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55

From the security they provide in theory FTPS and SFTP are similar. In practice you have the following advantages and disadvantages: With FTPS client applications often fail to validate the certificates properly, which effectively means man in the middle is possible. With SFTP instead users simply skip information about the host key and accept anything, so ...


49

I'm completely confused, though. What is the security benefit here? Nothing. The most likely scenario is that something in between is timing out the connection after 5 minutes to conserve resources. That could be a firewall, a WAN accelerator, an SSL accelerator, etc. Or it could be just a bad default setting. Who knows? Network admins often have ...


46

The sysadmin raises a valid point. (but his interpersonal skills might need work) SSH is a complex protocol, and openssh implements a lot of functionality. All this functionality offers attack vectors, and it is very hard to be sure that none of these vectors are exploitable. Even if openssh is without bugs (which it isn't), knowing about all the right ...


28

This sounds like a good example of a security "cargo cult". A security control has been implemented blindly without understanding the context involved or indeed implementing it correctly. Generally speaking in security the point of an idle timeout it to reduce the risk of situations where a client machine is left unattended and a malicious user gets to the ...


14

Both protocols have advantages and disadvantages, as explained very well in this comparison article. This said, since the question is specifically regarding security, there are a few considerations that should be taken into account when choosing which protocol is best in certain specific conditions. FTPS and FTPES use SSL or TLS to encrypt the control/data ...


13

I'm completely confused, though. What is the security benefit here? It might not be a question of security but have a different reason. Unfortunately your question only offers your view so we can only speculate what the real reason might be. One explanation might be that there is a simple stateful packet filter where the states time out after 120 ...


6

As you may have noticed this has nothing to do with security whatsoever. Instead, the practice of killing long-lived dormant TCP connections has to do with bugs - it's a work-around for buggy software. One of the more famous examples of software leaving TCP sessions hanging is Internet Explorer (at least up to version 7). IE had the habit of not ending TCP ...


2

You have almost always timeout on inactive TCP session implemented in routers, switches and all that low level network machinery. It has little to do with security in the sense of protection against a deliberate attack, but just try to not exhaust resources because of buggy software failing to close connection, or other hardware errors in external network ...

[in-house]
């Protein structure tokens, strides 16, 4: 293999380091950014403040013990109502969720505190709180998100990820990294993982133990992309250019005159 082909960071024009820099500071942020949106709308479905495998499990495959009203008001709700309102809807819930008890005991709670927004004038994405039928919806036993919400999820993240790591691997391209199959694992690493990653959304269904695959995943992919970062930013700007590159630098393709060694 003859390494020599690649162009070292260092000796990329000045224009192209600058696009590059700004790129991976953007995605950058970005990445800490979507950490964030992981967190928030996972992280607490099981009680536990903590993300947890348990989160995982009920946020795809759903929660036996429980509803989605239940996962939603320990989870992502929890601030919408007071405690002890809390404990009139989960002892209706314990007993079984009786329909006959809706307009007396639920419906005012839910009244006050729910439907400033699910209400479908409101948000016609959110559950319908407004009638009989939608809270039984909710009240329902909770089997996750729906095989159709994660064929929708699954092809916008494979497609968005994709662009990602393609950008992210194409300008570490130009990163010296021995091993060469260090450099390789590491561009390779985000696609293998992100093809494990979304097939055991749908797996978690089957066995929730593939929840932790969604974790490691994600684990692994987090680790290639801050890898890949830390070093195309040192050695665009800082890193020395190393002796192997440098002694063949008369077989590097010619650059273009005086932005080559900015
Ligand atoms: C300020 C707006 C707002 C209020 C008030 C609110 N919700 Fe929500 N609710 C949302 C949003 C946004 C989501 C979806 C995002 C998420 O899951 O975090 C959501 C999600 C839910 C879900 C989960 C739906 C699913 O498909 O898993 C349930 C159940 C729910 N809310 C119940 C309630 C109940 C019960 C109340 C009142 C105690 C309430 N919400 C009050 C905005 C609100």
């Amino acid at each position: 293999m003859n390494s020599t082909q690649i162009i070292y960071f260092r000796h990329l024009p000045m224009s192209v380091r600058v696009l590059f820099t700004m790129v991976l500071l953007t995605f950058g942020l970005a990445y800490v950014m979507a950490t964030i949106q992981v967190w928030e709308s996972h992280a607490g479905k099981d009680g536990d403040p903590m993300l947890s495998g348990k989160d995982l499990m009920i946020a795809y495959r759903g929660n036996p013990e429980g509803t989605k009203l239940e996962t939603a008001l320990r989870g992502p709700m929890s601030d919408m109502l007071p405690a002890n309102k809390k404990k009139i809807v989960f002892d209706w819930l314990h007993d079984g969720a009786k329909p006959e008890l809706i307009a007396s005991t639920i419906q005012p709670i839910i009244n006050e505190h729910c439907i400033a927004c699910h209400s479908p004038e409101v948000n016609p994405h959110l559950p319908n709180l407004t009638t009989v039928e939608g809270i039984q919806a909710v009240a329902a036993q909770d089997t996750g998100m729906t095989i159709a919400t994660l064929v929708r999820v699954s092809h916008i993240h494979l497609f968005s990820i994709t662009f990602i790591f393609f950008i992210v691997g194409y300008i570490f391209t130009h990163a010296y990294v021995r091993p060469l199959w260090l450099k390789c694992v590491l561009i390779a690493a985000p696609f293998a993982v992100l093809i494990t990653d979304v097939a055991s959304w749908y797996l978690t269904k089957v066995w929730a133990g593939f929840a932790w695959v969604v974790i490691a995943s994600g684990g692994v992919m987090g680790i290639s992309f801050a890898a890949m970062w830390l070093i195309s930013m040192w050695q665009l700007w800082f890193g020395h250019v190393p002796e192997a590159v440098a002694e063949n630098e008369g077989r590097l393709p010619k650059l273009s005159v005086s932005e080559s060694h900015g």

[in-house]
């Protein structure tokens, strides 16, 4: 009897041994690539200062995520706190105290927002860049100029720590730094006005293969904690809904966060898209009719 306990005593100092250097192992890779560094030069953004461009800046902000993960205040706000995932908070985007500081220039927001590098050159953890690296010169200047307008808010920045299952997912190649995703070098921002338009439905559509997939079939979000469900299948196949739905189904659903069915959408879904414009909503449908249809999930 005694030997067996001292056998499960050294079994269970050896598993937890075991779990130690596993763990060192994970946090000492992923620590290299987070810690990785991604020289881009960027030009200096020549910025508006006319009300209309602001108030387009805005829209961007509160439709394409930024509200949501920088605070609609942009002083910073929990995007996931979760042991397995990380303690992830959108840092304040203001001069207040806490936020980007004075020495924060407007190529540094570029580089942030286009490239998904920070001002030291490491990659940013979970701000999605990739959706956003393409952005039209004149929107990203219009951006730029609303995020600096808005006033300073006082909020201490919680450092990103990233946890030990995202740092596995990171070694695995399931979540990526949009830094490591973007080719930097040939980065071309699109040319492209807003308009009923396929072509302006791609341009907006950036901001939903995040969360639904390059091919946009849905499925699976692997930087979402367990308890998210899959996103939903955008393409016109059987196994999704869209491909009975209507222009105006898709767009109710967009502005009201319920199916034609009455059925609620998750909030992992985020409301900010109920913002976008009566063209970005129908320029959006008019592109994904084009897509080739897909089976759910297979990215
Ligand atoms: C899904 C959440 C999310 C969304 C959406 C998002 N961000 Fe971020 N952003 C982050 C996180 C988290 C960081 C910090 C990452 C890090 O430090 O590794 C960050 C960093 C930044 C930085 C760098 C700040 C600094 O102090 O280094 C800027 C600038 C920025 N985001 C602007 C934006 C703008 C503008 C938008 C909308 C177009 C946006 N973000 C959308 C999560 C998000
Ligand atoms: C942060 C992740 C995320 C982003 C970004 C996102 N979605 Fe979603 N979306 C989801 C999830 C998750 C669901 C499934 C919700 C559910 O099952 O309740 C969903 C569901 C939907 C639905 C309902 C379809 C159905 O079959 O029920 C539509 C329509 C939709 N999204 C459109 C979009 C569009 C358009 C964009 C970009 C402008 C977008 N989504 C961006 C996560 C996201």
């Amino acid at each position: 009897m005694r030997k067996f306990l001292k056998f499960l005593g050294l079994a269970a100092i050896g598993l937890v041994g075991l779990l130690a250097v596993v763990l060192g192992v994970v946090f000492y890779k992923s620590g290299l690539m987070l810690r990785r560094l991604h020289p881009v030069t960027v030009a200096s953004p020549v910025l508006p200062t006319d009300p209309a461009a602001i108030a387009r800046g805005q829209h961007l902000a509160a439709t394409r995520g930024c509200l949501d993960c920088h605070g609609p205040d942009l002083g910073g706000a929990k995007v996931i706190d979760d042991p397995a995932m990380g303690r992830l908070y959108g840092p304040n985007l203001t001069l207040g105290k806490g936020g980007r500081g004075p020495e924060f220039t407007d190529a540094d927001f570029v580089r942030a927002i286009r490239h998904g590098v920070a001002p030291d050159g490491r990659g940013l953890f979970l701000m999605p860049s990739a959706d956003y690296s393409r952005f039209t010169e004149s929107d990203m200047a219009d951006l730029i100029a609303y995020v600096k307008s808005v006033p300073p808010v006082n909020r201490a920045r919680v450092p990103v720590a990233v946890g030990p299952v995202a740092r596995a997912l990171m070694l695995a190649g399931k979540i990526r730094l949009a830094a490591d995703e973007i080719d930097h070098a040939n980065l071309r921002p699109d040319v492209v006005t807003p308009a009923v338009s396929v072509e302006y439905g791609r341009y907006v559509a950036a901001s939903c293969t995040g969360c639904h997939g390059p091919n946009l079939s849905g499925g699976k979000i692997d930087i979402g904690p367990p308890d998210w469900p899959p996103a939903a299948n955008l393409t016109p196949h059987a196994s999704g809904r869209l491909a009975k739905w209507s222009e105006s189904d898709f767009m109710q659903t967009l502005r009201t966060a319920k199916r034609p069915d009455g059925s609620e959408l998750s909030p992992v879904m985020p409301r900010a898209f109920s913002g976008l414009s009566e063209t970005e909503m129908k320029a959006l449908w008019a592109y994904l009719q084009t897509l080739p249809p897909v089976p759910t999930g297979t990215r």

2

The authentication to ssh server goes in two steps. The first one is validation if your public key is in the authorized_keys file (or output of the appropriate command), the second one checks if the signature provided by the appropriate private part is the same. In the server log, you can see: sshd[9951]: debug1: test whether pkalg/pkblob are acceptable ...


2

Depends on the permissions given to the database user who you are acting as. If they have command execution privileges, it would be possible to use those to run a command such as id. Without that privilege, though, it is not supposed to be possible, but could be if the MySQL user was also a valid system user. In that case, it is possible to obtain the MySQL ...


1

I Have a few suggestions but no definitive best go to solution since it really depends on your specific use case. First off look into BerryBoot, it offers full disk encryption out of the box. A second alternative is to use any of the TrueCrypt like applications such as VeraCrypt It offers a bunch of options to either perform full disk encryption or make ...


1

Many people bring up valid points about the differences between the two protocols. But I think for your purposes, the question is really "Is SFTP Secure enough?" rather than "which one is more secure"?. As you've said, you have other concerns than simply security. This turns out to be a difficult problem to solve. SSH has been used extensively and ...


1

No, for the following reason: root could patch sshd to always try root's authorized_keys file as well as its own. Of course if root's private key gets stolen you have a bad day. Don't allow that. You would be much happier if root's private key only exists in /root on the server. If someone can become root they can steal it but that's of no account because ...



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